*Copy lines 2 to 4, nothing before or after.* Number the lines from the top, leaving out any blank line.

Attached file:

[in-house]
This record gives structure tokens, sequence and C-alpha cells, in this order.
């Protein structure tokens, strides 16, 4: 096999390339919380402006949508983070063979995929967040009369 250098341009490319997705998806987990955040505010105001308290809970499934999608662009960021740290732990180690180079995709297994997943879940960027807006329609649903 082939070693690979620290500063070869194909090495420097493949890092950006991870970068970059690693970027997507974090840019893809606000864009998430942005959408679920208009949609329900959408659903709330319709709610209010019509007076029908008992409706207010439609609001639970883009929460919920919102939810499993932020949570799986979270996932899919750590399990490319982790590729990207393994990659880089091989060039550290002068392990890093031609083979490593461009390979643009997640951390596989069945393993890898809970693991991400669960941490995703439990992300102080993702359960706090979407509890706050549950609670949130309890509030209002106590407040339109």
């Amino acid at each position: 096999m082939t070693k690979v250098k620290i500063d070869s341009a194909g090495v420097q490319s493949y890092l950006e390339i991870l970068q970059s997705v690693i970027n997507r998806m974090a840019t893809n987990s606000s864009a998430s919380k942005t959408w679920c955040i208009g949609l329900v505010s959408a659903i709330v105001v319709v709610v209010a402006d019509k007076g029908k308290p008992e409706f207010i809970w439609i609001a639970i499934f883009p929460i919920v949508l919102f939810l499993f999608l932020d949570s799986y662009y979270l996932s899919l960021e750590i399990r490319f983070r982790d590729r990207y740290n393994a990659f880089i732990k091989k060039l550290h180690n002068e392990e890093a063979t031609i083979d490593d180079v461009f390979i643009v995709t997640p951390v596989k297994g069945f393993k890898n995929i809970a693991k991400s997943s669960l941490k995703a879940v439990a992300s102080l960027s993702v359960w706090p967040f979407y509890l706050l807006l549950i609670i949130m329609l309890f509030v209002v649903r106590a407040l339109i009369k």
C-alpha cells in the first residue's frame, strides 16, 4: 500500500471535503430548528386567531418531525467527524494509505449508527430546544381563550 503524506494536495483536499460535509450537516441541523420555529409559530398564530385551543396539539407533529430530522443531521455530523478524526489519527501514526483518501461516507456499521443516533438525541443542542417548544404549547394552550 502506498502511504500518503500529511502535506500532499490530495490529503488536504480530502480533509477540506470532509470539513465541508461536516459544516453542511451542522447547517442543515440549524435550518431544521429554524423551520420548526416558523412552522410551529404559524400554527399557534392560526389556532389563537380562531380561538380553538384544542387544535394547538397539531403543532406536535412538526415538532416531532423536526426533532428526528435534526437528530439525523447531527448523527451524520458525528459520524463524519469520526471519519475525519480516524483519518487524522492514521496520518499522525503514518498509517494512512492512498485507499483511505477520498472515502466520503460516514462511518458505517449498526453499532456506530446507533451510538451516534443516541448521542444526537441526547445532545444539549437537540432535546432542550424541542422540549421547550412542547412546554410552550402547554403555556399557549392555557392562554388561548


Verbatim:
This record gives structure tokens, sequence and C-alpha cells, in this order.
């Protein structure tokens, strides 16, 4: 096999390339919380402006949508983070063979995929967040009369 250098341009490319997705998806987990955040505010105001308290809970499934999608662009960021740290732990180690180079995709297994997943879940960027807006329609649903 082939070693690979620290500063070869194909090495420097493949890092950006991870970068970059690693970027997507974090840019893809606000864009998430942005959408679920208009949609329900959408659903709330319709709610209010019509007076029908008992409706207010439609609001639970883009929460919920919102939810499993932020949570799986979270996932899919750590399990490319982790590729990207393994990659880089091989060039550290002068392990890093031609083979490593461009390979643009997640951390596989069945393993890898809970693991991400669960941490995703439990992300102080993702359960706090979407509890706050549950609670949130309890509030209002106590407040339109």
């Amino acid at each position: 096999m082939t070693k690979v250098k620290i500063d070869s341009a194909g090495v420097q490319s493949y890092l950006e390339i991870l970068q970059s997705v690693i970027n997507r998806m974090a840019t893809n987990s606000s864009a998430s919380k942005t959408w679920c955040i208009g949609l329900v505010s959408a659903i709330v105001v319709v709610v209010a402006d019509k007076g029908k308290p008992e409706f207010i809970w439609i609001a639970i499934f883009p929460i919920v949508l919102f939810l499993f999608l932020d949570s799986y662009y979270l996932s899919l960021e750590i399990r490319f983070r982790d590729r990207y740290n393994a990659f880089i732990k091989k060039l550290h180690n002068e392990e890093a063979t031609i083979d490593d180079v461009f390979i643009v995709t997640p951390v596989k297994g069945f393993k890898n995929i809970a693991k991400s997943s669960l941490k995703a879940v439990a992300s102080l960027s993702v359960w706090p967040f979407y509890l706050l807006l549950i609670i949130m329609l309890f509030v209002v649903r106590a407040l339109i009369k």